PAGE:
Years of Zero - How Zero to Negative Interest Rates Affect FX Hedging
Chief commercial officer
Are you an exporter generating US Dollar revenues overseas? Have you previously considered hedging your future rates of conversion through forward contracts but decided against due to the high “give up” premium, the interest rate differential creating a significantly worse forward rate over the prevailing spot rate? Recent central bank actions through the slashing of interest rates may have helped you.
Central Banks Response to the Coronavirus Crisis
At this stage in the pandemic, previously viewed historical events are becoming the norm and as a result, are having a much lesser impact on markets. The US Fed’s announcement on Wednesday 10th June, projecting that its benchmark Fed funds interest rate will stay near zero through 2022 and a pledge to maintain asset purchases at least at the present pace, was pretty much in line with market expectations.
From a short term perspective, it had minimal impact on the US Dollar and actually overall the US Dollar has marginally appreciated with the risk of negative rates taken off the table for now. The dollars’ movements are now likely to continue to be tied to general risk sentiment and the demand for its safe-haven status.
Hedging With Forward Contracts
From a company’s perspective, those with the right hedge strategy should be less impacted by short term volatility and more interested in the longer term consequence for their relevant currencies. Why should this be of significance?
The most popular and effective FX hedge instrument is that of a Forward Contract. One of the main variables in determining the rate of a Forward Contract is the relevant interest rate for the two currencies of the future date in question, eg 1 month. Depending on whether the company is buying or selling the US Dollar, this can create a material differential to the underlying spot rate. The value of this differential can sometimes be large enough to discourage companies from entering into Forward Contract even though it is the right decision for its hedge strategy.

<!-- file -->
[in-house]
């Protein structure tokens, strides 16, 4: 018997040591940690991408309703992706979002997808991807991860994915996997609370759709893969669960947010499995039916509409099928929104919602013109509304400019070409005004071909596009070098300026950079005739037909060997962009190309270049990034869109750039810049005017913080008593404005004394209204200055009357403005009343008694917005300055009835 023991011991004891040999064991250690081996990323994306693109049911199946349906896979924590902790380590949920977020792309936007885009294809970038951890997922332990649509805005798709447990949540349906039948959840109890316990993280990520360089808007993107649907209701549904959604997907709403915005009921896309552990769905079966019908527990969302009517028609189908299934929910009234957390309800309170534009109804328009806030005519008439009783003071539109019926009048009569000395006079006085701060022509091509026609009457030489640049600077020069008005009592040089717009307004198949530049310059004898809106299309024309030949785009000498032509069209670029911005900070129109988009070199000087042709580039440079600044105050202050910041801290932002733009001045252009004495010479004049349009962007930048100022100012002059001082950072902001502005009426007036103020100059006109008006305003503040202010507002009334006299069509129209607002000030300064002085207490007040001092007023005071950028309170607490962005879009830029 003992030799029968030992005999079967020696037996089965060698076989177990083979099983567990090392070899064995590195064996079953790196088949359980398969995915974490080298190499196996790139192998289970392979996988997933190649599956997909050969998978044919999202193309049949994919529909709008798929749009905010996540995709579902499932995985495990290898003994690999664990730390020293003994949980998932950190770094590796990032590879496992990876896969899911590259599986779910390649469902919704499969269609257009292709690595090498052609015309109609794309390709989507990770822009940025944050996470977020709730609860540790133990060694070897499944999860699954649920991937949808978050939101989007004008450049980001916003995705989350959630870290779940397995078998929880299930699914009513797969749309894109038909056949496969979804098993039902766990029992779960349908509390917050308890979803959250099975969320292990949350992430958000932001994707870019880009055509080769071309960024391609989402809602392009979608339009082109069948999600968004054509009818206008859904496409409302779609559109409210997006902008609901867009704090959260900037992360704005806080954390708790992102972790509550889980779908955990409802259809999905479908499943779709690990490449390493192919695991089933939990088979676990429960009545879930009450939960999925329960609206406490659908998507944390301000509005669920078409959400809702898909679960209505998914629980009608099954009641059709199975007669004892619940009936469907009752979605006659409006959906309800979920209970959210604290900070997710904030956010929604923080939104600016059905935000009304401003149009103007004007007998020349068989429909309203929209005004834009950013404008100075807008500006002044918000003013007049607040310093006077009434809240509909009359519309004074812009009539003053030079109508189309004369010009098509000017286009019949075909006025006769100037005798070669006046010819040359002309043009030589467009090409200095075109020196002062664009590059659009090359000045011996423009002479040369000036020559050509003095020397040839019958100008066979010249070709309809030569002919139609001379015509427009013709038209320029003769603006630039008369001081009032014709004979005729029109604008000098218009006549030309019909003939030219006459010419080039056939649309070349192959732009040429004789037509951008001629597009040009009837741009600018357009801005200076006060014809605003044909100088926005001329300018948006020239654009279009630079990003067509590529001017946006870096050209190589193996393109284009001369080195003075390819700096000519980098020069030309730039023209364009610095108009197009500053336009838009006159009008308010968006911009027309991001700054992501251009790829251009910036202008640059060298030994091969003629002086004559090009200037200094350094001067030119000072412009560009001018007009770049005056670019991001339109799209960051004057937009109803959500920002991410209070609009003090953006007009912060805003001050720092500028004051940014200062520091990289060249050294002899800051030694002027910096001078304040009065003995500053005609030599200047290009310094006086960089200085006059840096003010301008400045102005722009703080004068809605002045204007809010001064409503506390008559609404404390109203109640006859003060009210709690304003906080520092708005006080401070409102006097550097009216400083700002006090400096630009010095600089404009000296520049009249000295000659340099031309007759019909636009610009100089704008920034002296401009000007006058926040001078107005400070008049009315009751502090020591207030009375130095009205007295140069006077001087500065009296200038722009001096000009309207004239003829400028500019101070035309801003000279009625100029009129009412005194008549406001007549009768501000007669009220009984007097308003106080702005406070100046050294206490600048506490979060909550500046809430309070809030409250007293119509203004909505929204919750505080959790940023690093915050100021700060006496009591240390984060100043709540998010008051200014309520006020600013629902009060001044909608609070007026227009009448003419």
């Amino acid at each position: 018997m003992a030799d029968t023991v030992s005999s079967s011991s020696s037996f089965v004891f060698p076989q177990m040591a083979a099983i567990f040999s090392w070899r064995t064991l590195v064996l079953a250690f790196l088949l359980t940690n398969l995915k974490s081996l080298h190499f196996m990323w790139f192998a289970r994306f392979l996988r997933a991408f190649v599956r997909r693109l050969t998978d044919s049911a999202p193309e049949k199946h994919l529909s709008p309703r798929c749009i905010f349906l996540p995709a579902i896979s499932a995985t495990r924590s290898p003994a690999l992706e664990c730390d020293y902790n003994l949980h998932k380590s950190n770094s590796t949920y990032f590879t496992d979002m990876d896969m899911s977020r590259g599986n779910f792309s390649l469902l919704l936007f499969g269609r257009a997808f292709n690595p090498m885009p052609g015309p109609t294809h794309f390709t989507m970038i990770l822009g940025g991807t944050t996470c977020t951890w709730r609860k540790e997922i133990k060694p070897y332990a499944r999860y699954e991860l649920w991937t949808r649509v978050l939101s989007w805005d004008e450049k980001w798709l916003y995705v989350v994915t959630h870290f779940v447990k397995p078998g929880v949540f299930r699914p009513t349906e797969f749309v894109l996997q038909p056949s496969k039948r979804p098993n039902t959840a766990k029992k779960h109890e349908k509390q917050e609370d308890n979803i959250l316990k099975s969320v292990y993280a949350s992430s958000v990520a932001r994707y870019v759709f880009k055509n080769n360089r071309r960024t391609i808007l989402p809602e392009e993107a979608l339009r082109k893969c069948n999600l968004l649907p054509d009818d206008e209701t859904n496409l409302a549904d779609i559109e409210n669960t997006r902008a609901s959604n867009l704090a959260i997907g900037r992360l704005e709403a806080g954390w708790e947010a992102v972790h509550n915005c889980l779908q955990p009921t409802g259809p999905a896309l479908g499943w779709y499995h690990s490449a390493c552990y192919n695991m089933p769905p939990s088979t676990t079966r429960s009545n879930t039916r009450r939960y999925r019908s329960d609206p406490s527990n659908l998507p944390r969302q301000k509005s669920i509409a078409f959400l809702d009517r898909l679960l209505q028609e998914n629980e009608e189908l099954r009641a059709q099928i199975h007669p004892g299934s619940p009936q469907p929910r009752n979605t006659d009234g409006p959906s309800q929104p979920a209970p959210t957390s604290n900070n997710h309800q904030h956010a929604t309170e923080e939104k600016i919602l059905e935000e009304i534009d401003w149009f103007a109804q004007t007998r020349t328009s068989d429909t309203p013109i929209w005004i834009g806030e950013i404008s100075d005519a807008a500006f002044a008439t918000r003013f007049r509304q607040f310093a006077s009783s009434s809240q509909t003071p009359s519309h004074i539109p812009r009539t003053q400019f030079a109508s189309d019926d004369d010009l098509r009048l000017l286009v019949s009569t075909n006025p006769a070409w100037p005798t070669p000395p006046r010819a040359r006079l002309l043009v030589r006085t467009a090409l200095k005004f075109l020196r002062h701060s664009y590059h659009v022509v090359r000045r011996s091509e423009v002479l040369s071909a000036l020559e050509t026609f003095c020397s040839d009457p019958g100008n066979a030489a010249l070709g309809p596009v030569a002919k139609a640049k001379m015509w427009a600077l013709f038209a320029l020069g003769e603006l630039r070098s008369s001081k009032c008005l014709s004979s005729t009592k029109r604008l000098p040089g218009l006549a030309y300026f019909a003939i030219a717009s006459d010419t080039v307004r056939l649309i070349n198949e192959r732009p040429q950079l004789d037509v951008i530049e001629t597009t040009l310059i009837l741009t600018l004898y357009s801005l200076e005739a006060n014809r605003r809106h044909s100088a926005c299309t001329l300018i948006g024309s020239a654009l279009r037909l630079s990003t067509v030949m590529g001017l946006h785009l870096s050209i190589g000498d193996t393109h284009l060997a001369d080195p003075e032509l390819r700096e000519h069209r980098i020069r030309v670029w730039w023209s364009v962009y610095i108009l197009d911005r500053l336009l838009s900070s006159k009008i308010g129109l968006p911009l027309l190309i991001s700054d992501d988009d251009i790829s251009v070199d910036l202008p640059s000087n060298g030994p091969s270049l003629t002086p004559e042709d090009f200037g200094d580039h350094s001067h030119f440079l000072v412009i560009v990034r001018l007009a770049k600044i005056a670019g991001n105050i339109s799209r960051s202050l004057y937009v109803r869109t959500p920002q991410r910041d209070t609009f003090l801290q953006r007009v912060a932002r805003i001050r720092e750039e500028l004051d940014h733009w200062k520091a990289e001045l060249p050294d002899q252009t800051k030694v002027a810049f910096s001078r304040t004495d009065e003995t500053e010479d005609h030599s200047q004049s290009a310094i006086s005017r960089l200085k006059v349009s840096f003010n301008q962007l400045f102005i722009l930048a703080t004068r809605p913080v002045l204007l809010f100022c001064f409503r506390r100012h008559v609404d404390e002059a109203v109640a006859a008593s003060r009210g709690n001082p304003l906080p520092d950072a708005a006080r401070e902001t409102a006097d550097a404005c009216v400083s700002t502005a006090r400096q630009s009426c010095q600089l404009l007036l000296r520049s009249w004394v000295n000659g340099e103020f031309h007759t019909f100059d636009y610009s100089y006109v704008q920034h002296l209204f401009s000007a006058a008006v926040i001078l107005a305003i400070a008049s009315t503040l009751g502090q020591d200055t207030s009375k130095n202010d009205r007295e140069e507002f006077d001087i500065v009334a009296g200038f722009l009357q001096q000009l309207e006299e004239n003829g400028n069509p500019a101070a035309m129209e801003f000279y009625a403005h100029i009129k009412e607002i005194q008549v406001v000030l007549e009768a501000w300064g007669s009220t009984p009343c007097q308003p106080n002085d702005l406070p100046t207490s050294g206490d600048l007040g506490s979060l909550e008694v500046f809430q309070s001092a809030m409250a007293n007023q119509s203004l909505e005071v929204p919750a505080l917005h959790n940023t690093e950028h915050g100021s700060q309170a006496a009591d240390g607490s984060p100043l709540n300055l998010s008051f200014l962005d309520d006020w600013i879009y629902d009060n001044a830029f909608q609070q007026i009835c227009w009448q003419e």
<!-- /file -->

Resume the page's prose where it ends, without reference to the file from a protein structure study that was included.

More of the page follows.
Collapse in Euro and Dollar Interest Rate Differentials
The following graph shows the collapse in that differential between Euro and US Dollar interest rates, as the US Fed took very rapid monetary policy actions in March by slashing interest rates, moving them much closer in line with the likes of the ECB.
Sterling and Dollar Interest Rates
For GBPUSD that differential or spread between the relevant interest rate of the two currencies is even closer and almost at par. However, unlike the EURUSD graph above this is less unprecedented and in recent years there have been times where the interest rate differential was negative, ie UK interest rates for that period in question were higher than that of the US. Nevertheless, the implications for USD sellers wishing to convert back to sterling is still the same in that there is little “give up” over the spot rate when booking a forward rate contract.
For dollar sellers, that “give up” in Forward Rate over the spot rate has fallen to the lowest in over 4 years and may make your hedge decision that little bit easier. As I've written previously - Netflix signup surge tempered by FX risk - making the right hedge decision is crucial in times of increased market stress.
If you want to find out more about how hedging strategies can protect you from the volatility of currency fluctuations contact Paul Reilly at Clear Treasury for a free and confidential appraisal of your business exposure.
What is a forward contract?
A forward contract is a foreign exchange agreement to buy one currency by selling another on a specified date within the next 12 months at a price agreed on now, known as the forward rate.
Why are certain currencies given safe-haven status?
In times of uncertainty investors across the world seek assets with less risk. “Safe-haven” currencies have seen large inflows in recent weeks as the coronavirus pandemic has seen seismic upheaval in the global economy.
Mitigating currency risks for international businesses
Company growth can be defined in several ways. Most obviously, it refers to increasing revenues as a result of being in business, but it can also mean growing in terms of the number of people it employs, how many clients or customers it has or the number of offices or outlets it operates domestically and internationally.